By: Susan McNamara, M.A., CHHC, guest blogger
How much news should I watch? How often should I check the newsfeeds? Likely these are questions you have asked yourself before. I certainly hear them quite a bit from friends and students. Interestingly enough, these questions always seems to engender some level of confusion, frustration, and worry. But it really doesn’t have to be that way.
While there is a balance to aim for between being informed and being overwhelmed, it is different for all of us. And it differs from day to day based on how rested and fed we are, what is going on in our lives or at work, and whether we are ill or healthy.
Looking for external answers to such a deeply personal and variable question will never give you a truly satisfying result. Why? Because only you can know your own mental and emotional limitations. That place where you feel both informed and able to make use of what you are taking in. And only you can know what kind of a life you are aiming for, and what it is that will help you get there.
I know we like to make things complicated, which often leaves us believing we need an expert to tell us what to do. This could not be further from the truth. What to do around the news is actually quite simple.
Why do we consume news?
First, it requires taking a look at why it is that we believe we must engage with the news as we do. For instance, are you concerned you will be out of touch? That people will believe you are uninformed? Or maybe you do it out of habit, or because feeling all revved up just feels normal to you. Check in with your choices, tendencies, and any pressure to consume news.
“For the first time in my adult life I was no longer afraid.”
I am intimately familiar with all of the above. You see, I did a “news fast” (where I stopped watching consuming news entirely) almost 25 years ago, and all of those questions, and more, came up for me. Though difficult at first to sort through, in the end, the feelings of ease and calm that showed up when I became more intentional about what I watched, far outweighed any beliefs I had about news watching. For the first time in my adult life, I was no longer afraid. Which is why I continue to be fiercely protective of what I will tune into and what I will not. The worry that fell away also allowed me to engage with my children in ways that kept us all informed without needlessly terrifying myself or them.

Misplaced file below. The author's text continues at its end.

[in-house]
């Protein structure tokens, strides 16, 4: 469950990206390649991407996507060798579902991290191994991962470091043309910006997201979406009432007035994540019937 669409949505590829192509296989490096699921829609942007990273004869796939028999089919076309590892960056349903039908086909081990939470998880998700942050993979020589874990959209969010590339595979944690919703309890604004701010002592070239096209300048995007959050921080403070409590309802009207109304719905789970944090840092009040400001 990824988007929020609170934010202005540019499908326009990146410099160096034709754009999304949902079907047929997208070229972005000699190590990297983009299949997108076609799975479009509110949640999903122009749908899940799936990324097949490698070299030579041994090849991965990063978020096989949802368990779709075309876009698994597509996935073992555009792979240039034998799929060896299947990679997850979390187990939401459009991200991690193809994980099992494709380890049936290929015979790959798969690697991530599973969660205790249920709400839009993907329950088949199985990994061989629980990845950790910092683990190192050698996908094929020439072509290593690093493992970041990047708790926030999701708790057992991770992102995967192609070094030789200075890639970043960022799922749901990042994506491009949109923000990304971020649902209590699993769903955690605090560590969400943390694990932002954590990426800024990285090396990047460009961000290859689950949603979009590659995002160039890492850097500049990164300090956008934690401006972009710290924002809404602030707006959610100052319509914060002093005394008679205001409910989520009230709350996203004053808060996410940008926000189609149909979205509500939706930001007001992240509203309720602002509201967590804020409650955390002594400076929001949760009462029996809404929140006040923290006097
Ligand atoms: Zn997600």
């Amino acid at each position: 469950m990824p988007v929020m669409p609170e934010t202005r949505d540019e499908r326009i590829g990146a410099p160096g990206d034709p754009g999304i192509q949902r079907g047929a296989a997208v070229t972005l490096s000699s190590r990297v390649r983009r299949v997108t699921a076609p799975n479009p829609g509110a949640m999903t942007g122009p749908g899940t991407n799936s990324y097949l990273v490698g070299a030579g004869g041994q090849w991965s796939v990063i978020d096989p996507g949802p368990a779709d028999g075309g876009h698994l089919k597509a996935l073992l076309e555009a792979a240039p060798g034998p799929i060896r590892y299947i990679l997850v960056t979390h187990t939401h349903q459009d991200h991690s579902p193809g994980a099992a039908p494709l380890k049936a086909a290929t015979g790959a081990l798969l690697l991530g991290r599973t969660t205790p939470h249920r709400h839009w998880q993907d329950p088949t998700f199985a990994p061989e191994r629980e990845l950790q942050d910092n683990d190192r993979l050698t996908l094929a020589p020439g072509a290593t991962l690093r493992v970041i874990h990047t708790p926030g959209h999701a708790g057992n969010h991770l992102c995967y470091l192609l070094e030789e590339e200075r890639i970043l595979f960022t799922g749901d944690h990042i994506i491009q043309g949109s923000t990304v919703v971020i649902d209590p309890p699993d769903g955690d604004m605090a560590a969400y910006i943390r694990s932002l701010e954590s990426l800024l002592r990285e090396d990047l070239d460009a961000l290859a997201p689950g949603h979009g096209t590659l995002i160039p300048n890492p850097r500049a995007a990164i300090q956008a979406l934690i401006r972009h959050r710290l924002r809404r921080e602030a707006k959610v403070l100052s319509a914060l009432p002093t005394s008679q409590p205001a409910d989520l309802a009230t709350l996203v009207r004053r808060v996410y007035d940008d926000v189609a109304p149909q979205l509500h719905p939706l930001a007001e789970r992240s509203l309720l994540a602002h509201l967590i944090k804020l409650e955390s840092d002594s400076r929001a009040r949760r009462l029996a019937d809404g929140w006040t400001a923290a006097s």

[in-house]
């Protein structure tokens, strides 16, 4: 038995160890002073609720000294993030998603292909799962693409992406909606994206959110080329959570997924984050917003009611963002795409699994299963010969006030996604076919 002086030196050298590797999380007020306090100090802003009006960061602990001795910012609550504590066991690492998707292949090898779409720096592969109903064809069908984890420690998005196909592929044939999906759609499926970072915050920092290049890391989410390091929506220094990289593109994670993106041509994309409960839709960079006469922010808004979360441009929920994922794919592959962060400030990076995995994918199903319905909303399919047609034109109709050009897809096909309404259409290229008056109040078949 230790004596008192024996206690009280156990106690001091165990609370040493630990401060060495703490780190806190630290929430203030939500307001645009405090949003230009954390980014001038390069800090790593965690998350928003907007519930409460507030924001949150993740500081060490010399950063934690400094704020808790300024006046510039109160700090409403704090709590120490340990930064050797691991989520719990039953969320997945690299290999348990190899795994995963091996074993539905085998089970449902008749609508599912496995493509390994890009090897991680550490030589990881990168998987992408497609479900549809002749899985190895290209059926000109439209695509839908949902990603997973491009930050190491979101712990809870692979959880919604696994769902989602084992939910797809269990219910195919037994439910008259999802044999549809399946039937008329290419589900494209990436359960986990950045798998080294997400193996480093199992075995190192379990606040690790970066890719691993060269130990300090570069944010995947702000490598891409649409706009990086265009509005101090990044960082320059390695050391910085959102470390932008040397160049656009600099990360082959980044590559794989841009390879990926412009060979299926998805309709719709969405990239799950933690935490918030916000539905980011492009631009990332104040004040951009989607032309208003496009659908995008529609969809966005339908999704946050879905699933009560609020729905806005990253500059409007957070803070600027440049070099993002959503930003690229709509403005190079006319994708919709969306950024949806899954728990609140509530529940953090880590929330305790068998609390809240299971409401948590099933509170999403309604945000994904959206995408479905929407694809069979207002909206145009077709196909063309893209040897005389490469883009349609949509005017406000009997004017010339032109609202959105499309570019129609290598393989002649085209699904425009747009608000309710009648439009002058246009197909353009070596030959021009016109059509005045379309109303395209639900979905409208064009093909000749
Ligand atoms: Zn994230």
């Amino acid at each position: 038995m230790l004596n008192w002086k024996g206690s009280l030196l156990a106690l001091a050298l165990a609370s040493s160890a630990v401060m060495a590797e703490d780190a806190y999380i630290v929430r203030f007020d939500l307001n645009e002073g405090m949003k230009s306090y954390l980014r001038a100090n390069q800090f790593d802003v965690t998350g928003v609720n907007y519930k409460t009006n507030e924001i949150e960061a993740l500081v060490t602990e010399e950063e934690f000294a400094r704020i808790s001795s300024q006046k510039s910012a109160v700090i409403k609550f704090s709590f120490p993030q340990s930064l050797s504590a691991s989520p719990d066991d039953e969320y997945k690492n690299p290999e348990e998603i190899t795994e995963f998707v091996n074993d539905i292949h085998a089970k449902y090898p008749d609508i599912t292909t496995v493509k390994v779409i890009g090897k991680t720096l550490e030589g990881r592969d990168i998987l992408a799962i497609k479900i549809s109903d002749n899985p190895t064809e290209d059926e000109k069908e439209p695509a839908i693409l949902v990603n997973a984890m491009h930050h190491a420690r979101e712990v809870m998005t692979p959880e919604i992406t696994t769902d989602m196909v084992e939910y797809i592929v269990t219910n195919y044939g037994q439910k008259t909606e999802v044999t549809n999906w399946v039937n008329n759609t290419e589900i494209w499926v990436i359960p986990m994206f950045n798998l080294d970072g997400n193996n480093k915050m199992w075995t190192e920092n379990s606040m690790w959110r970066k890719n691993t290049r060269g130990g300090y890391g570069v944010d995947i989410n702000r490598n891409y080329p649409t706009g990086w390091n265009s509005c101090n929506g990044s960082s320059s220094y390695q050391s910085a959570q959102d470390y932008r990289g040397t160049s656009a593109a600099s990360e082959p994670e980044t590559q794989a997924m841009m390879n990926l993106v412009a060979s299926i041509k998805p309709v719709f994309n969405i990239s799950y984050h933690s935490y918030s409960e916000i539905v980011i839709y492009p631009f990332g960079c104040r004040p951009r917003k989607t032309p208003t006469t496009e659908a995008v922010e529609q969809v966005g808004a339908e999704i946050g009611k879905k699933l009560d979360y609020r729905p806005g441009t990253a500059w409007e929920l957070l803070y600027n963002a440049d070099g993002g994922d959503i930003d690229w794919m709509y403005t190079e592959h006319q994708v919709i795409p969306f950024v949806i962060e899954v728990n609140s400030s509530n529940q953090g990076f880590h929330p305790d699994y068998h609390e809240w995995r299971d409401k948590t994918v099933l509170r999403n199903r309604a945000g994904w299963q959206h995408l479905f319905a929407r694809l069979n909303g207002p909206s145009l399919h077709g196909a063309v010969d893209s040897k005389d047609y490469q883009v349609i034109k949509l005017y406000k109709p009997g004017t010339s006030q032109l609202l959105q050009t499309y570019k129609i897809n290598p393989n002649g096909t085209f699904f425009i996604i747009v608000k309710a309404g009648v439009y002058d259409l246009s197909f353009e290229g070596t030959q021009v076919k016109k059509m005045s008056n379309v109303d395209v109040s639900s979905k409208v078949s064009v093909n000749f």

Sometimes people have wondered if I have my head in the sand, or if I am being overly naïve. Far from it. Since that one simple decision almost a quarter of a century ago, I have come to develop a very astute awareness around what is true and what is false. And because I am not in a state of chronic trauma based on what I am ingesting news-wise, I am able to be with the world in a more empathic and present way because I am no longer over-exaggerating the issues. Dangers I had been hyper-focusing on became right-sized, and the false fears I had conjured up in my own mind, cleared.
Does how you consume news help or hurt you?
Does the information you get there allow involvement with the world in a healthy way, or does it immobilize you?
Does it help you take better care of yourself, extending the same to the world, or does it pit you against yourself and others?
Essential questions like these help us to understand not only what is behind what we do, but the consequences of our choices. Without which we will always struggle with how to be with what the world has to offer.
Be present, pay attention.
To put this into practice, pay attention to yourself. If you are already anxious, exhausted, and fearful this is not the time to take in news. Though your mind may have lots to say about why you must tune in, watch how often the news exacerbates negative mind states and moods. And instead, choose rest, sleep, zoning out, being outside, and spending time with loved ones. Watch what happens to not only your life, but to the lives of those around you when you become more intentional and aligned with the news choices you make.
About the Author
Susan McNamara, M.A., CHHC is a Certified Holistic Health Counselor and Professional-Level Kripalu Yoga Teacher. Susan is trained in Mindfulness-Based Stress Reduction and holds a Masters Degree in Counseling Psychology. She is also trained and educated at the doctoral level in Clinical Psychology. Susan is an adjunct professor at Westfield State University where she explores with her students the impact technology is having on their health and well-being as part of an overall curriculum on stress reduction.
For more than a year, Susan wrote a monthly column for The Daily Hampshire Gazette entitled Kids & Screens and has just completed her first book; Remembering What Matters Most: A Conscious Approach To Technology. For almost twenty-five years Susan has been contemplating, researching, and most importantly, living the questions around how to meet real human needs in the Digital Age, while aligning with life-affirming values, deep purpose and meaning. Find her online at: www.rememberingwhatmattersmost.com